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Ex-Lets’eng Diamond worker loses final bid to be reinstated

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sortNat Molomo

MASERU — Bofihla Makhalane, the former security manager at Lets’eng Diamond who was fired in 2007, has lost his final bid to get his job back. This will put closure to one of the most publicised, long-drawn-out labour disputes in the country’s recent history. Originally, in 2008 Makhalane was claiming M200 million from Lets’eng Diamond after he said he had been unfairly dismissed the previous year.

The Directorate of Dispute Prevention and Resolution (DDPR) in 2008 ruled that Makhalane had been unfairly dismissed and ordered Lets’eng Diamond to reinstate him. But Lets’eng Diamond appealed against the DDPR judgment arguing that the arbitrator in the case had dismissed critical evidence as hearsay when it was not.

Lets’eng Diamond wanted a review of the case arguing that the arbitrator, in law and in procedure, had arrived at an erroneous verdict. The mine said there were no grounds for the arbitrator to reach her judgment. Makhalane was fired in July 2007 for allegedly breaching security at the mine. Last week the Court of Appeal dismissed an application by Makhalane to be heard by the Labour Court sitting as a court of first instance.

He had brought an application in the Court of Appeal against Lets’eng Diamond. He made an application in terms of section 38 A (3) of the Labour Code Order 24 of 1992 as amended. His application was to the effect that his case in 42/2011 should be heard by the Labour Appeal Court sitting as the court of the first instance. This application was dismissed by the president of the Court of Appeal Justice Kananelo Mosito. Some of his grounds of appeal in claiming the relief he sought was that the president of Labour Court and the deputy president of the Labour Court have close friendship with the senior managers at Lets’eng Diamond.

He had claimed that if both the president and his deputy have very strong friendship with the senior managers of the company, it goes without saying that they will have a peculiar interest in the matter. He said the president of the Labour Court had shown that he was biased against him. He said the deputy president of the Labour Court engaged in delaying tactics and that the way she had handled the matter showed she was biased, Makhalane said.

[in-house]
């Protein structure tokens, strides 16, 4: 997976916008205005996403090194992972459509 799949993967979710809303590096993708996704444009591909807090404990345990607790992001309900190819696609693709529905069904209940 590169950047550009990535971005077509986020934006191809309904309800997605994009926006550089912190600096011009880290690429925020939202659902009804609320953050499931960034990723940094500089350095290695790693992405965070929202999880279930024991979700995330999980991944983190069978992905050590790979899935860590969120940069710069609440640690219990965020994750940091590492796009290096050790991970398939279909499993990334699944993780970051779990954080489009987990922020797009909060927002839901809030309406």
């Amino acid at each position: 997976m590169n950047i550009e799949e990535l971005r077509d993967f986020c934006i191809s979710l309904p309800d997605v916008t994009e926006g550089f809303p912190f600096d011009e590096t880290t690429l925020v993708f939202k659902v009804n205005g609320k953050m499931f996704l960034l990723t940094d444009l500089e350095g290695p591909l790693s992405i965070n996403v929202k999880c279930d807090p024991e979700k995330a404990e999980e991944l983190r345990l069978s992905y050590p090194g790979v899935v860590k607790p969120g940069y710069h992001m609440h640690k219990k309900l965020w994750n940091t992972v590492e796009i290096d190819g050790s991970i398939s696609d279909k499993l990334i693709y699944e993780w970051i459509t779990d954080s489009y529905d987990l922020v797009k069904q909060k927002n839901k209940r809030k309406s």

In his founding affidavit in the application brought under LC 42/2011, he outlined the  dispute between himself and the first respondent (Lets’eng Diamonds). He said he had worked at the mine as security manager from April 2006 until October 8, 2007 when he was dismissed. He referred the dispute arising out of his dismissal to the Directorate of Dispute Prevention and Resolution (DDPR).

He said arbitrator who sat over the matter found that the dismissal was unfair both procedurally. She ordered the mine to reinstate him (appellant) in his position and to pay him his outstanding wages. Lets’eng Diamonds applied to the Labour Court for an order reviewing and setting aside the arbitrators’ award. The deputy president of the labour court upheld the Lets’eng’s contentions and set aside the award.

On appeal, the Labour Appeal Court, Acting Judge Justice Mosito and his assessors allowed the appellant’s appeal and reinstated the arbitrator’s award. According to the court papers the respondents opposed the application under section 38 A (3) of the Labour Code Order as amended. The mine’s chief executive officer (Ms) Mazvivamba Maharasoa strongly denied that there is a close friendship between the president and deputy president of the Labour Court, and senior managers of the the Lets’eng Diamond.

She contended that the appellant’s suspicion of bias against president and deputy president and also the judge was not that of a reasonable person. She further stated that no reasonable grounds of suspicion were stated. The application was dismissed by Justice Mosito wherein, amongst others, he said he was unable to find any fact indicating bias on the part of either the president or the deputy president or judge.

Court of Appeal judge, Justice Ian Farlam observed that the appellant did not challenge Judge Mosito’s finding that appellant had not established bias or the likelihood on the part of the president of the Labour Court. Justice Farlam dismissed appeal with costs.

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